2000 of around 8000 HMRC staff in Scotland could be lost within five years
LEADING tax specialist Richard Murphy has criticised plans to reduce the number of tax collectors in Scotland by around 25 per cent "sheer madness".
The job cuts are part of a ten year plan that would also see the closure of major tax offices in Aberdeen, Dundee, Inverness, East Kilbride and elsewhere, retaining just a rump of tax collection offices and infrastructure. The plan is now at the half way stage according to HMRC.
Speaking to CommonSpace, the economist said: "This is a policy of sheer madness from the UK Government.
"The consequence of this will be that not enough tax will be collected, and the gulf between taxes raised on the rich and on the poor grows. The results are poor service and alienation from the tax office, with people losing trust in the tax system."
The jobcuts and office closures are part of a overhaul of HMRC that is being rolled out across the UK.
According to the PCS union, which organises workers in HMRC, more than 10,000 jobs have been lost in the tax collection service since 2010. The union claims that under staffing of HMRC is a major contributory factor in tax evasion and avoidance.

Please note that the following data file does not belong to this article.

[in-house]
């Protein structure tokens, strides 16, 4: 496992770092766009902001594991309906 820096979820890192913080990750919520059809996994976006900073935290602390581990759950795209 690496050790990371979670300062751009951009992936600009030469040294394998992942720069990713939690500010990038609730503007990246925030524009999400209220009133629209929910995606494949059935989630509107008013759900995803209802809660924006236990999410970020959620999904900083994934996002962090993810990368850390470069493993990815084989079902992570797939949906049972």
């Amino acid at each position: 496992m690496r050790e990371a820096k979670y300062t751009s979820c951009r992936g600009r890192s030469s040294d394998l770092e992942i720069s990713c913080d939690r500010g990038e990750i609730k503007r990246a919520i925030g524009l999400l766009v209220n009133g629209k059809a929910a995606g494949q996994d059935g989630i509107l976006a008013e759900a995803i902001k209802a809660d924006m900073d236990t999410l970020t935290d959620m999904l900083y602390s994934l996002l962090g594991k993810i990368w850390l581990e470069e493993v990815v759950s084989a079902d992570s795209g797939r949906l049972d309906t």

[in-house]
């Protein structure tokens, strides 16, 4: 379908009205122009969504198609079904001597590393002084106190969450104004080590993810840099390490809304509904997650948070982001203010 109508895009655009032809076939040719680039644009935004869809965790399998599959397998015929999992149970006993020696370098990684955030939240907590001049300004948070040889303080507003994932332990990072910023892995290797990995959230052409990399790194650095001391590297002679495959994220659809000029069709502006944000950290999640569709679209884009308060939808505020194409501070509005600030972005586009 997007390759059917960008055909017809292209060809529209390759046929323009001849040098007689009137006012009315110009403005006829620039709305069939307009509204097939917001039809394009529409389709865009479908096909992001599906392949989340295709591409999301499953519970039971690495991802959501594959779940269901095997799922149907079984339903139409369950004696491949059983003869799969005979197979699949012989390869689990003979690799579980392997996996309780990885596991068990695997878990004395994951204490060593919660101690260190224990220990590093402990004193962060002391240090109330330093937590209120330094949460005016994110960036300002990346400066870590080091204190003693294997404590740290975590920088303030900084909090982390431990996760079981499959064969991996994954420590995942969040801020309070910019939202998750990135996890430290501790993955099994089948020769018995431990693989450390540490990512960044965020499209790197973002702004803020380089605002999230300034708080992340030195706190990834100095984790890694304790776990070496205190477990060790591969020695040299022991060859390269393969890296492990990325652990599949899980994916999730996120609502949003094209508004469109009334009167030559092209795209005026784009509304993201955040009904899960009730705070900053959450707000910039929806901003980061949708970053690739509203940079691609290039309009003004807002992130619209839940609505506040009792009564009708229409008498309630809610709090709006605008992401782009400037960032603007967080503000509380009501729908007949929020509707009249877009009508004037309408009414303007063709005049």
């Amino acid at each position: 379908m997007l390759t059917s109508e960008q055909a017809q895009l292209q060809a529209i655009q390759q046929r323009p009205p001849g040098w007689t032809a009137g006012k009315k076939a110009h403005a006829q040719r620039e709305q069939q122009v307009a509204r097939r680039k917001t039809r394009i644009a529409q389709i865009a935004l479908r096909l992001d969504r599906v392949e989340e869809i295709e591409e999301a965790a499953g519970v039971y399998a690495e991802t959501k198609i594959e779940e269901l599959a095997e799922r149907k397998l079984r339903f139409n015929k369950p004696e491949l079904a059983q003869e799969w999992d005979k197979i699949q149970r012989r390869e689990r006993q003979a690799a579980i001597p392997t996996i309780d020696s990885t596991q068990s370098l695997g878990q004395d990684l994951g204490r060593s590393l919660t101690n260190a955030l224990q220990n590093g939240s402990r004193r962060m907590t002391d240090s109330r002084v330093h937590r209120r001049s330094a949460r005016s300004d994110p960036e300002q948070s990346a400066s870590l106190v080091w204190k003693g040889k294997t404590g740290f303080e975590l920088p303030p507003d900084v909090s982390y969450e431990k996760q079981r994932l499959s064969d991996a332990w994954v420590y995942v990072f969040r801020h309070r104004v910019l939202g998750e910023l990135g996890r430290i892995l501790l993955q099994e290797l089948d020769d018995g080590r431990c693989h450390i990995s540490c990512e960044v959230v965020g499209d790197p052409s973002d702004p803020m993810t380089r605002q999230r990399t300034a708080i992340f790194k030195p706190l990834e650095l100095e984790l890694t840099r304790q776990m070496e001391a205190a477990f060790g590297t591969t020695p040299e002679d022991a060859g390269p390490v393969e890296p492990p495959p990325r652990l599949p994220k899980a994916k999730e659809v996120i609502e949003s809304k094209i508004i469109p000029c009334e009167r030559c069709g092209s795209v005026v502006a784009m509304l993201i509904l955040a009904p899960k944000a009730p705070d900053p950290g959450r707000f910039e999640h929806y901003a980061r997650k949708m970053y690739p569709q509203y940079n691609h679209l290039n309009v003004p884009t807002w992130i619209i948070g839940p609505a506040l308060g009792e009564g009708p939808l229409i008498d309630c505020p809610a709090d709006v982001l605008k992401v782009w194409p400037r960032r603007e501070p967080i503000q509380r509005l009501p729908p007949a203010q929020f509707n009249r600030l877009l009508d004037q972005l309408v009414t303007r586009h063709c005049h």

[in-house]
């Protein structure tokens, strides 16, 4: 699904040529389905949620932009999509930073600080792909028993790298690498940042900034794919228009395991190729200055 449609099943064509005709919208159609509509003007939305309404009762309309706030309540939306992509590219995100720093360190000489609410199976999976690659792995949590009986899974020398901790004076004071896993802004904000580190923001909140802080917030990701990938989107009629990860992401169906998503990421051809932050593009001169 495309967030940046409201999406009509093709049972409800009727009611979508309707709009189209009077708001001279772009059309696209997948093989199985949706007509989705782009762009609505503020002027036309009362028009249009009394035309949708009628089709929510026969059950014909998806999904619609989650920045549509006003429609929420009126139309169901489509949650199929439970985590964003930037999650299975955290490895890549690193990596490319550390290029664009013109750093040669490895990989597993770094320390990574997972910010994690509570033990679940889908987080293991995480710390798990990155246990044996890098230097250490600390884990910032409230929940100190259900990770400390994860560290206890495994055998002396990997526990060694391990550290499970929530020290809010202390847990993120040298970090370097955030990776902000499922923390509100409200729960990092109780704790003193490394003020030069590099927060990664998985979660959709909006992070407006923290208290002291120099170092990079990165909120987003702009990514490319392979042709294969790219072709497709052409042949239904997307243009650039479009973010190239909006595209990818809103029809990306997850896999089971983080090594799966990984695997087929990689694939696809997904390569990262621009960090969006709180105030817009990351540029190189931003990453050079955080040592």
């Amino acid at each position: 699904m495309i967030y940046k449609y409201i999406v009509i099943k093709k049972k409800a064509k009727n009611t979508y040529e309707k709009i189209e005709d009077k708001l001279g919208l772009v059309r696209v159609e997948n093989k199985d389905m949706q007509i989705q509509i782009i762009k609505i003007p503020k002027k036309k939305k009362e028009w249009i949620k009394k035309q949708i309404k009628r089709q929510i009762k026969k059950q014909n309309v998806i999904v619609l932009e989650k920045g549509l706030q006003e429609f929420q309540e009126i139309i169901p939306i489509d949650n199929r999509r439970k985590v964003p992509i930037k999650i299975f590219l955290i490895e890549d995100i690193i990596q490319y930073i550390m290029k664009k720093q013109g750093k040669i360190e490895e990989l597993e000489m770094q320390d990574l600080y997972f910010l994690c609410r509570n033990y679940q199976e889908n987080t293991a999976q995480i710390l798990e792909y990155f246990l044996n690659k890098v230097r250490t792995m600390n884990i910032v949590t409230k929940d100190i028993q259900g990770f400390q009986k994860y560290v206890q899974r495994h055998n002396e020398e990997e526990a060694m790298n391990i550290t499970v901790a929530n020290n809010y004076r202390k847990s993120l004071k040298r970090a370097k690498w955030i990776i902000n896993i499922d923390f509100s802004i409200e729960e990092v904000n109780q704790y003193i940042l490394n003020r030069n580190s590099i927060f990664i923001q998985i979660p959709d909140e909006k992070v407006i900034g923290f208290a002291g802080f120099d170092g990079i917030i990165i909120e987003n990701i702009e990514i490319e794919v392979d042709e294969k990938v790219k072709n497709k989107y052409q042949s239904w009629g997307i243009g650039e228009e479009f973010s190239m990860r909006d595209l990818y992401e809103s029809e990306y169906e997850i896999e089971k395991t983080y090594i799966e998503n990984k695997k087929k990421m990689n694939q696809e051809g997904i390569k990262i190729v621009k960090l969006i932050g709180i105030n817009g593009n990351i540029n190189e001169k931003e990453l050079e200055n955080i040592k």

Defending the scheme, Lin Homer, HMRC's Chief Executive, said "HMRC has too many expensive, isolated and outdated offices. This makes it difficult for us to collaborate, modernise our ways of working, and make the changes we need to transform our service to customers and clamp down further on the minority who try to cheat the system."
However, Murphy stressed the importance of personnel in collecting taxes: "You cannot collect taxes without people. The idea that you can do it with only computers and an automated system is just nonsense," he said
"You need people to exercise judgement, and you need tax collection to be based and where people live and work," he added.
He also said that Scotland was particularly hard hit by the remoteness of the tax system under the new plans: "Tax collection becomes remote from the people of Scotland. If you live in the north of the country your nearest tax office will be Edinburgh. This is a disaster for tax collection in Scotland."
First Minister Nicola Sturgeon has called for urgent discussions with the UK Government over the cuts.
During the independence referendum, the campaign for a No vote highlighted the jobs provided by HMRC in Scotland as a reason to reject independence.
Picture courtesy of Financial Transparency Coalition